How Will It Pan Out?
In the short term, how things pan out is totally dependent on social distancing over the next two months in most countries. The question is: what after that? The base case solution likely to emerge will be a combination of (1) aggressive testing leading to better identification and isolation of the infected rather than closing down whole economies, (2) Positive results from the multiple anti-viral treatments that are being tested, (3) a larger portion of society developing herd immunity over the next 12-18 months either by getting mild exposure or through successful development of a vaccine.
As society gets its act together, we are seeing a large amount of effort and money being dedicated to solving the medical challenge facing us.
- On the testing front: once governments got their act together, both speed and numbers have picked up dramatically. From early days when test results took a few days, we now have high volume tests which can give results in less than 15 minutes. Ramp up of these efforts are crucial in determining the timeline for economic restart.
- The work on cures has also ramped up dramatically. Clinical studies are being conducted on 3 to 4 different treatment solutions. One drug with high expectations is Remdesivir by Gilead, where the first test results are expected to come by the end of April. This drug was developed and trialled for Ebola (where its efficacy was only mediocre) but most importantly it had already been cleared as having no critical side effects. It is currently being prescribed on a compassionate basis for last stage COVID-19 patients. The real game changer will be when we see scientifically positive efficacy test results.
- Vaccines are the final solution. In theory, we are all likely to develop immunity either by being infected ourselves or through a vaccine. But vaccines take long to develop – usually 12-18 months, though there is talk of a viable vaccine being available by end of 2020.
The chart above from Morgan Stanley Research on U.S. recovery encapsulates our own view on the potential timelines of a recovery in activity as COVID-19 comes under human control.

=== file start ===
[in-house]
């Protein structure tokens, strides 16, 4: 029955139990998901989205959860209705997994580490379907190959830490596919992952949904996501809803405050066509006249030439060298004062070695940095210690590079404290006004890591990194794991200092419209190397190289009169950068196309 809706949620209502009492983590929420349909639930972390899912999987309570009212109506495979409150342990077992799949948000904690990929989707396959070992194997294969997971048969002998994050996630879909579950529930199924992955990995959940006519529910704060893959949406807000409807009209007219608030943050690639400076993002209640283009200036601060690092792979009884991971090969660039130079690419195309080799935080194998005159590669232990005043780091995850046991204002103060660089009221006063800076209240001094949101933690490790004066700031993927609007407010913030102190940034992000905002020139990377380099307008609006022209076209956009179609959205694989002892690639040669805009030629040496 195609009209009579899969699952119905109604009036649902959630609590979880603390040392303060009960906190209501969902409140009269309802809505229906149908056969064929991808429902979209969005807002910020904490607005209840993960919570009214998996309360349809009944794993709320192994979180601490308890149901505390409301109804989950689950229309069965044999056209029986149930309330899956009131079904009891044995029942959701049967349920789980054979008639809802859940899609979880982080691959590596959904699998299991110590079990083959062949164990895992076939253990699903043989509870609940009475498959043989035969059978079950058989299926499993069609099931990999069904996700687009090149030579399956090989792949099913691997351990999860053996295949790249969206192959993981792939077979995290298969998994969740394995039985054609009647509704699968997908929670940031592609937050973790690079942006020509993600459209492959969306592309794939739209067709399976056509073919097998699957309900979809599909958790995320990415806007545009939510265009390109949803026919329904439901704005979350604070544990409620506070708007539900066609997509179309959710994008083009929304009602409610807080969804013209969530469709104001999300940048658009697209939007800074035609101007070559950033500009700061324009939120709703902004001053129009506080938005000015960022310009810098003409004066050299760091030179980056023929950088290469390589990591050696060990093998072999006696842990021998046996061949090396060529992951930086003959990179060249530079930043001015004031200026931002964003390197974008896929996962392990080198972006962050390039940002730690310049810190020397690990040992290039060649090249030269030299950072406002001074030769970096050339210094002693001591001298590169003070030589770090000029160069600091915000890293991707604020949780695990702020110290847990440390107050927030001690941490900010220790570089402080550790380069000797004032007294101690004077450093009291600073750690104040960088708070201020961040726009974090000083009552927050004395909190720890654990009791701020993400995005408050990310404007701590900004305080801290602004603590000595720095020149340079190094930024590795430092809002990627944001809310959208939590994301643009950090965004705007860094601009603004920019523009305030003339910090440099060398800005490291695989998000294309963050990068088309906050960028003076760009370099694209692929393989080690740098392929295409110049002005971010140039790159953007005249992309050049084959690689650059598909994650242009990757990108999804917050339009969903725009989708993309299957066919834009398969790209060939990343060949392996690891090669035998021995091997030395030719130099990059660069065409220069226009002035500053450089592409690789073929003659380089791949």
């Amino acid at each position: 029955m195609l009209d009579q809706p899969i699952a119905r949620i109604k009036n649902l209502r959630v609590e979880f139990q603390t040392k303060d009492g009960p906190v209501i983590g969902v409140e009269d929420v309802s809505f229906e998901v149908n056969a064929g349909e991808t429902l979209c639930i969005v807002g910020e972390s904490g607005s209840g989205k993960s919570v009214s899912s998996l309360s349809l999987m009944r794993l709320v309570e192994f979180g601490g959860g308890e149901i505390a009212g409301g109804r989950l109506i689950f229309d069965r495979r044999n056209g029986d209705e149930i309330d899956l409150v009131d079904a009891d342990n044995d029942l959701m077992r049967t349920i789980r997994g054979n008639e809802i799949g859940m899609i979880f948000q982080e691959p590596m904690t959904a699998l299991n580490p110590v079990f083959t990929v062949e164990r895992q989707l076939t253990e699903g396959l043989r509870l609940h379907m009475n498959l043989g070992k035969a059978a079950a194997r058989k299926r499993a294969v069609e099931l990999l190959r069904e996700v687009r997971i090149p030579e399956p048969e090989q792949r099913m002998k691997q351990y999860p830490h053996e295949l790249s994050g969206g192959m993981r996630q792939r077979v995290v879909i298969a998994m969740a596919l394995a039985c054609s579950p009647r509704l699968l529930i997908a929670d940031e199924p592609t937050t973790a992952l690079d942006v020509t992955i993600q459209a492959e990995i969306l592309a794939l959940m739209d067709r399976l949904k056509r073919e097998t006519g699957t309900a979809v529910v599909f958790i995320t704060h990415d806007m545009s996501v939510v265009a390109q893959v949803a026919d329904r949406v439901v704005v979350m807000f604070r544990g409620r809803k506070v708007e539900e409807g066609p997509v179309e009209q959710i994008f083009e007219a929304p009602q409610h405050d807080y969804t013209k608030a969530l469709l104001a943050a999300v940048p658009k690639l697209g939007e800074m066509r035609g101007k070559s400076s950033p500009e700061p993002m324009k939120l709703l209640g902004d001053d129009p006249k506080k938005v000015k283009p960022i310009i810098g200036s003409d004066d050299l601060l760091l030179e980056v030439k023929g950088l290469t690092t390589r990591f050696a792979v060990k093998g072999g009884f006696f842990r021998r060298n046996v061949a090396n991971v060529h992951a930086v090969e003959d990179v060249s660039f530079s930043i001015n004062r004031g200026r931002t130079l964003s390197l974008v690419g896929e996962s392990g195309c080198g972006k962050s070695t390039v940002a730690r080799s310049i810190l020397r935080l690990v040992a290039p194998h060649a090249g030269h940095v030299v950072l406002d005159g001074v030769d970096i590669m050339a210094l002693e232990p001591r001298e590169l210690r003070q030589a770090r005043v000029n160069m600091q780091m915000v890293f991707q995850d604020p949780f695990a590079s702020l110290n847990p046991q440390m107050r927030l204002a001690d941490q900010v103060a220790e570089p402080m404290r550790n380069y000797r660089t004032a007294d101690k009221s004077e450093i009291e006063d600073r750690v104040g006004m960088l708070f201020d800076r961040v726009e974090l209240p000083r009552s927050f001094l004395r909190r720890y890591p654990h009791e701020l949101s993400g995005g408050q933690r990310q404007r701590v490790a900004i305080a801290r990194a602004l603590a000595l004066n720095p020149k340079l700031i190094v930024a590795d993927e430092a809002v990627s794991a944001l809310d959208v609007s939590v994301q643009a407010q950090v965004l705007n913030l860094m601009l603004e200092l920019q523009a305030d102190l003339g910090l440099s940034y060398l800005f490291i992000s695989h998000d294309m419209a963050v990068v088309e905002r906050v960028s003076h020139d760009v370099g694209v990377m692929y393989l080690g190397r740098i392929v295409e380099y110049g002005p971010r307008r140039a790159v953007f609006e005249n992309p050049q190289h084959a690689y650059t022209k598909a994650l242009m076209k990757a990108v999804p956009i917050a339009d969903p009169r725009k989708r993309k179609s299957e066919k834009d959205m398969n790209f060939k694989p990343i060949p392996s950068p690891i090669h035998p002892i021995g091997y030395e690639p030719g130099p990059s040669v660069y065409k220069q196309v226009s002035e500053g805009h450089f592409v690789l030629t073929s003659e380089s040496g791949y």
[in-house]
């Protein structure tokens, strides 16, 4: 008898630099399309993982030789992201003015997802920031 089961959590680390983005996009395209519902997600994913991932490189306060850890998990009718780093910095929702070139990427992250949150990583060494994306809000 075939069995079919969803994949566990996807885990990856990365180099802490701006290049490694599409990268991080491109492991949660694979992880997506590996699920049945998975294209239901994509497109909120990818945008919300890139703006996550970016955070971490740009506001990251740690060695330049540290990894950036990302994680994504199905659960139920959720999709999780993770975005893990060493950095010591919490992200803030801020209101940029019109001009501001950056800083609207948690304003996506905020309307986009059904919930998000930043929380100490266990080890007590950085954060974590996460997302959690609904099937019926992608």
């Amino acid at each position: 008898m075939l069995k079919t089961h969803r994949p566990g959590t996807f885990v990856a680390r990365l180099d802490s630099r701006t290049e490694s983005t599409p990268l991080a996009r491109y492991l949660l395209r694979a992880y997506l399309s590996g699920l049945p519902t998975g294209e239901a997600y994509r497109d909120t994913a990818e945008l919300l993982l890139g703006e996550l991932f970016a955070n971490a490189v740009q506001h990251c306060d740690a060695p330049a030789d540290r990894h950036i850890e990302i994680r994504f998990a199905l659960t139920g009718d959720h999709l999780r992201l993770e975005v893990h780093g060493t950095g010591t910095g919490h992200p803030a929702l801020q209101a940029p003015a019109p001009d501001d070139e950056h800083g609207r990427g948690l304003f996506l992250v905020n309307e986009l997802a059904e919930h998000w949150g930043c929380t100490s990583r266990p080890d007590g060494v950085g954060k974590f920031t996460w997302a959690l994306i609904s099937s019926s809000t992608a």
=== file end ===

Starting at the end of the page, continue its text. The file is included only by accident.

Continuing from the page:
Worst Case Scenario
The worst case will be a large second wave when we reopen post a couple of months of social distancing and patient numbers start going up again. This would be a disastrous scenario if it were to happen in big numbers before cures become available. Here, China is the primary test case. They have started tentatively opening again and we will know the impact over the next 4-6 weeks. Countries like the Czech Republic, Denmark and Norway are also slowly opening over the next few days and weeks.
The Economic Impact: How Bad Can It Get?
Human economic activity is not supposed to come to an absolute stop all together everywhere in the world, but that is exactly what we are staring at. The short-term economic impact is significant – and that could be a huge understatement. Just imagine the economic impact on a community that has a large natural disaster like a tsunami or an earthquake. Every economic activity will suddenly stop, other communities will have to chip in to help this devastated region. Now imagine this not in one finite community but across most of the world. This is broadly what we are facing. But the good thing is that unlike a natural disaster, the damage to assets and means of production here is minimal; this means that the economic engines can be turned on instantaneously, once we have confidence that we have controlled the virus.
Most economists are assuming a negative global GDP growth rate of 2-3% in Q1 2020, moving to negative 5-10% in Q2 and recovering to a positive 2-3% by Q4. This implies a negative 3-5% GDP growth in 2020, a far cry from the 3.3% real growth for 2020 expected by the IMF as recently as January 2020. Going into 2021, global GDP should grow by 4-6%. But these numbers have a large dispersion, and estimates are changing rapidly with news flow on the virus, shutdowns and the subsequent policy responses of various governments. The rapidly deteriorating economic situation has resulted in an unprecedented squeeze on liquidity and financial resources globally, and has caused a global “dollar liquidity” crunch.
Policy Response And Its Impact
To give credit where it is due, policy responses by most economies have been swift and forceful beyond precedent. Central banks, having learned their lessons from 2008, jumped in aggressively to try to ensure that the liquidity freeze does not last long. During extreme periods of uncertainty (like now and in 2008), the market’s price discovery mechanism freezes up. There is a virtual buyers’ strike with no buyers for any asset. People just want to hold USD cash. It is then that the central bank (led by the Fed in this case) becomes the buyer of last resort. The Fed started by buying the safest assets like U.S. treasuries, then moved into buying high grade corporate credit and has now announced that it would also be looking at buying some high yield credit. This gives the market time to find a price and settle down. Also, unlike in the past, the Fed has not given a finite budget for how much it will buy – it has just said “whatever it takes”.